Cuvee Coffee is a recognizable force in Austin coffee and by extension, Texas coffee. Founded back in 1998, they are today one of the oldest and most established specialty coffee roasters in Texas. The brand’s signature light blue packaging has appeared on top cafe shelfs across the city, and Caffe Medici, Houndstooth, and Once Over have all, at one time or another, served Cuvee as their primary roaster. Yet, despite its cultural prevalence here in Texas and storied history dating back to the late 90s, Cuvee has never opened its own permanent café. That changed on Wednesday, August 27th, when Cuvee Coffee Roasters officially opened its first retail concept.
Located at 2000 E. 6th Street in Austin, Cuvee’s first full-fledged retail space comes hot on the heels of another East Austin shop opening, Figure 8, but with an entirely different concept and atmosphere. Cuvee owner Mike McKim decided to highlight the industrial bones of the warehouse space that Cuvee now inhabits. Concrete floors below and exposed metal pipes above, running along the tall ceiling overheard, set the space’s general feel. McKim and company built upon this vibe with black metal mesh tables pocking the light grey of the north and east walls, completing a monochromatic canvas.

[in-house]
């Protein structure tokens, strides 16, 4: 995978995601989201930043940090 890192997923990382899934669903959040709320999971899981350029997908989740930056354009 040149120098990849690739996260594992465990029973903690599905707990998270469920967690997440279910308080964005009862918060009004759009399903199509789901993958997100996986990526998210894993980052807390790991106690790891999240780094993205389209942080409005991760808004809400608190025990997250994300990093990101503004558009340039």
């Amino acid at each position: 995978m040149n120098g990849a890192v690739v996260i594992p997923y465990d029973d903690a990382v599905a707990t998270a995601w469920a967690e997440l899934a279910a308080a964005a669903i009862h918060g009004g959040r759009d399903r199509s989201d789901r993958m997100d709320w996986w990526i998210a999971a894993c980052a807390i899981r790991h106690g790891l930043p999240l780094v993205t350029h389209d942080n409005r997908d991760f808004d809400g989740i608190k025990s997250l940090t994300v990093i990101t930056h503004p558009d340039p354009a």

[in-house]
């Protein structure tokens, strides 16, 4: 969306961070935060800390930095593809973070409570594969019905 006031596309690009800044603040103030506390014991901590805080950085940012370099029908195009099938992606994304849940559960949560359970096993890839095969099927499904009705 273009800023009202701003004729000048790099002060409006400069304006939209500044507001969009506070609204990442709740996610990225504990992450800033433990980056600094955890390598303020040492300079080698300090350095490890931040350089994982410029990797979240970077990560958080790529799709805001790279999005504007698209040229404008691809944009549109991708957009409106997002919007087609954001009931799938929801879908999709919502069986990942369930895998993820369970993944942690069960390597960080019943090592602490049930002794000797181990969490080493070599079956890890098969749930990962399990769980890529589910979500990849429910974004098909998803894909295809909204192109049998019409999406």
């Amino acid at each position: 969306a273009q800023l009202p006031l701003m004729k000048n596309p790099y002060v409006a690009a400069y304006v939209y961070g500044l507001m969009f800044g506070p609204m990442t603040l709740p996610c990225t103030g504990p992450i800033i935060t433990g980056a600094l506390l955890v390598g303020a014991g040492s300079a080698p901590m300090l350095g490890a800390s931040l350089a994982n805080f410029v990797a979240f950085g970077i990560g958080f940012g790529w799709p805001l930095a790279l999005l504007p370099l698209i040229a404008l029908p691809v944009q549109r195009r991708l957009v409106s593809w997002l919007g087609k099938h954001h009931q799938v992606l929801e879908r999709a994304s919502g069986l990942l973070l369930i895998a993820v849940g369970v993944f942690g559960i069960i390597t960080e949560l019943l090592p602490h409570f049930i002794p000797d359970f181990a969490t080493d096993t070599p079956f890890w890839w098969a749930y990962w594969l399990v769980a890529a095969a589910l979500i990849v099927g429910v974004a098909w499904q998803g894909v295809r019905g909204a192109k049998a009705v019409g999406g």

In vivid opposition to this greyscale backdrop is Cuvee’s massive island bar erected at the center of the shop—a striking conglomeration of wood and steel that is a sight to behold. Custom built by Black Cloud Welding, the black steel countertop circumscribes the barista workspace in a flattened hexagon shape. Stained wood panels partially conceal the base of the steel structure, helping break up monochromatism with warm, natural tones. In the middle of the workspace stands more metal: an asymmetrical steel arm jutting out of a countertop with taps sticking out of both sides, 12 in total. The arm bisects the building and helps define the primary use for each side. The front half with its single tap dedicated to Black & Blue, Cuvee’s nitrogenated cold brew, is for ordering coffee, while the back half with its nine beer and two wine taps is for drinking and hanging out.
But the real intrigue is how the design of the bar will shape the customer experience, particularly as it relates to ordering coffee. The three sides of the hexagon allotted for the coffee bar create a long arc, giving Cuvee baristas quite a bit of customer-facing counter space at their disposal. Instead of opting for a more traditional approach to ordering, where customers order at the counter, pay, then wait for their name to be called once their drink is ready, McKim is looking to take full advantage of this additional workspace by offering an assembly line-style method.
Now, customers order individual components of their drink at different stations along the line. “We wanted to see if we could change the flow in a coffee shop and create a good experience for customers,” McKim told me. “This model gives the customer more opportunity to interact with each station, if they choose to. We believe it creates an engaged and excellent experience for people.”